For example, future loss and damage finance requirements will interact with what temperature goals are met and how well a country has been able to adapt – which may in turn depend on how much adaptation finance has been spent. If a country receives the conditional adaptation finance it requires now, then it may be able to avert loss and damages in the future.
Despite this, more and more countries are reporting adaptation finance requirements, as well as their conditionality. The numbers are sometimes going up, too, as countries recognize the scale of the task. For example, in Kenya’s first NDC (2016), the country estimated its total climate finance requirements at $40 billion; in its updated NDC (2020), it estimated that for adaptation alone finance requirements were $43.92 billion. Moldova included $5.10 billion in mitigation requirements in its first-round NDC and has since added $4.22 in adaptation requirements in its updated NDC. Burkina Faso and others have gone from reporting a higher adaptation finance number ($5.8 billion) in their first NDC to a number that is now smaller, but broken down by conditionality ($2.79 billion, with $1.64 billion conditional).
4) Loss and damage requirements are reported in two forms: Historical events and projected long-term economic impacts.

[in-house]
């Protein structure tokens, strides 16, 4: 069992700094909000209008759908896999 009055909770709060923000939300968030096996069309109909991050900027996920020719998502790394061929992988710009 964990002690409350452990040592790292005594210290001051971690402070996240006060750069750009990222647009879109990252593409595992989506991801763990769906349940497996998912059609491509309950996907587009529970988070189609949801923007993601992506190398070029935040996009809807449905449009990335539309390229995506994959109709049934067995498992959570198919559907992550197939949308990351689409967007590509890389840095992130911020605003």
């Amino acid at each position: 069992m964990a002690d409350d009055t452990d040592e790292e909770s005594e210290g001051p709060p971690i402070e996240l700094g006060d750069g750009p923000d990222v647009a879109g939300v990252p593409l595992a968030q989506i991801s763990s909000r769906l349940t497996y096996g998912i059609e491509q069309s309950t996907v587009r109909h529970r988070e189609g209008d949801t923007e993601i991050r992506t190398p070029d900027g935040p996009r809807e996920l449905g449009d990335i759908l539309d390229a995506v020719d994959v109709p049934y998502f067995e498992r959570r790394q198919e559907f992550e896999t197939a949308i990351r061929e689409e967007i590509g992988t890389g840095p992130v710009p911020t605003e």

Loss and damage refers to consequences of climate change that go beyond what people can adapt to. These concepts have been in the climate conversation for a long time but reached a significant milestone at the 2022 UN climate summit (COP27) with the mandate to create a loss and damage fund.
Despite this delay on the mandate to create a loss and damage fund and funding arrangements, loss and damage has already been impacting developing countries that are most vulnerable to increasing climate impacts. In 2022, economic losses from major climate and weather events were more than $109 billion.
Countries, particularly developing countries, have been tracking and reporting economic losses in their NDCs. These include both historical losses and projected impacts. Based on WRI’s assessment of all NDCs, projected long-term impacts are much higher than for historical events. This is in part because many expected impacts like sea level rise and droughts are slower moving disasters.
Reporting on Finance Requirements: Still Room for Improvement
The majority of countries — including an especially high proportion of developing countries — have reported finance requirement for at least one thematic issue (i.e., adaptation, mitigation, and loss and damage). However, there is still a long way to go before climate finance reporting is as useful as it can be – for countries and their peers alike. Climate finance requirements need to be continuously identified and updated as countries improve their methods and update their NDCs.
One area for improvement is transparency on how requirements are estimated. This will in turn enable countries to standardize reporting of climate finance requirements – an important step towards comprehensive pictures of global climate finance needs.
The numbers, nonetheless, are already useful. Those provided so far offer insights into the scale and quality of finance required at the country-level and should be used to inform countries planning how to implement and monitor their NDCs.